The financial markets seem to have concluded that Fed Chair Jerome Powell has decided to go Volcker on us. During 1979-1981, then-Fed Chair Paul Volcker let interest rates soar to levels that caused a recession. He did so to bring inflation down (charts below).
During his press conference on Wednesday, Powell unambiguously reiterated the hawkish message of his Jackson Hole speech on August 26. In other words, he strongly suggested that the only way to bring inflation down is with a recession. He mentioned the words "pain" or "painful" seven times in his presser.
Furthermore, in his presser, Powell mentioned the word "restrictive" 12 times as in the following three quotes that suggest he is channeling his inner Volcker:
(1) "And in light of the high inflation we're seeing, ... we think that we'll need to bring our funds rate to a restrictive level and to keep it there for some time."
(2) "As I mentioned, what we think we need to do and should do is to move our policy rate to a restrictive level that's restrictive enough to bring inflation down to 2%, where we have confidence of that.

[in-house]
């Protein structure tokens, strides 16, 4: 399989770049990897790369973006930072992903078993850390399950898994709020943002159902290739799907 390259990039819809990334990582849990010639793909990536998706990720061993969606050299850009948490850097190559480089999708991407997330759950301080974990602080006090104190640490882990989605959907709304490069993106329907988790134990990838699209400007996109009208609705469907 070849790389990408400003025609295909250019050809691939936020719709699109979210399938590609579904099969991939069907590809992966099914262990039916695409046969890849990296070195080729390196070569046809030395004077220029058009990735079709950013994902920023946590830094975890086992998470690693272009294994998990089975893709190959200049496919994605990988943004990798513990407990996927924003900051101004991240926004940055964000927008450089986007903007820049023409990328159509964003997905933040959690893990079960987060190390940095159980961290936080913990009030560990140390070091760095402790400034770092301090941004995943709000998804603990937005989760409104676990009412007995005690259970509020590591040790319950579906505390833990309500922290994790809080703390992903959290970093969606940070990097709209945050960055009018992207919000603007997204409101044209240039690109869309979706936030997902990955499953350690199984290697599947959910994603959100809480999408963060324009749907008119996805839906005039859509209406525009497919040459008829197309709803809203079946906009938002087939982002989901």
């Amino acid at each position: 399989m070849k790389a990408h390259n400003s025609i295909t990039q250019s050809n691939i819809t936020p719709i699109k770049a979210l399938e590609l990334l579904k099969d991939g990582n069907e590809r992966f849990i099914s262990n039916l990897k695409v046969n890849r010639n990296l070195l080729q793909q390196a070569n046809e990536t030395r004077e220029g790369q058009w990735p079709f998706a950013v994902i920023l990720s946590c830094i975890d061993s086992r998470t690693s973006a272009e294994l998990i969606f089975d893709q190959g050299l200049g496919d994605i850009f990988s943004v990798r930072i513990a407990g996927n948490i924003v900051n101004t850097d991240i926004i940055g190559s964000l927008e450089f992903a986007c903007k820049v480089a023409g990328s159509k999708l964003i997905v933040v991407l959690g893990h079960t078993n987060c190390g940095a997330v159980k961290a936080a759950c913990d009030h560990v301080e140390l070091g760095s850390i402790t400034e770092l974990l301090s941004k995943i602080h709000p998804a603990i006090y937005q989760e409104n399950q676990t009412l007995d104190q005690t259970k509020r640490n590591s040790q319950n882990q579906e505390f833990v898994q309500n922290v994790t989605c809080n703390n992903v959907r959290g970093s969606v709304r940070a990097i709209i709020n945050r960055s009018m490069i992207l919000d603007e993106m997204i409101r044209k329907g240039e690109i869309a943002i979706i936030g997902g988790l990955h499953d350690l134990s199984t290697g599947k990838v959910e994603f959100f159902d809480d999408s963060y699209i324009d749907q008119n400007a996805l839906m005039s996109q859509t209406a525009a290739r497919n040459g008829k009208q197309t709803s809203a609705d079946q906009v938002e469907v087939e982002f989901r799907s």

(3) "But we're not at that level, clearly today we're just ... probably into the very lowest level of what might be restrictive and certainly in my view and the view of the Committee, there's a ways to go."
Meanwhile, commodity prices are falling, the dollar is soaring, and real GDP growth is running around zero. The economy is already in a growth recession. The yield curve spread has been negative for several weeks, signaling an outright recession. The odds of such an outcome have increased now that Fed officials seem to have concluded that's the only way to bring inflation down.
Nevertheless, we are sticking with our forecast that the growth recession will continue and bring inflation down significantly in coming months. Bond yields are certainly more attractive now. The S&P 500 should remain range bound with more downside risk than upside potential until the Fed's restrictive campaign is over, which should be before the end of this year at the rate they are raising interest rates.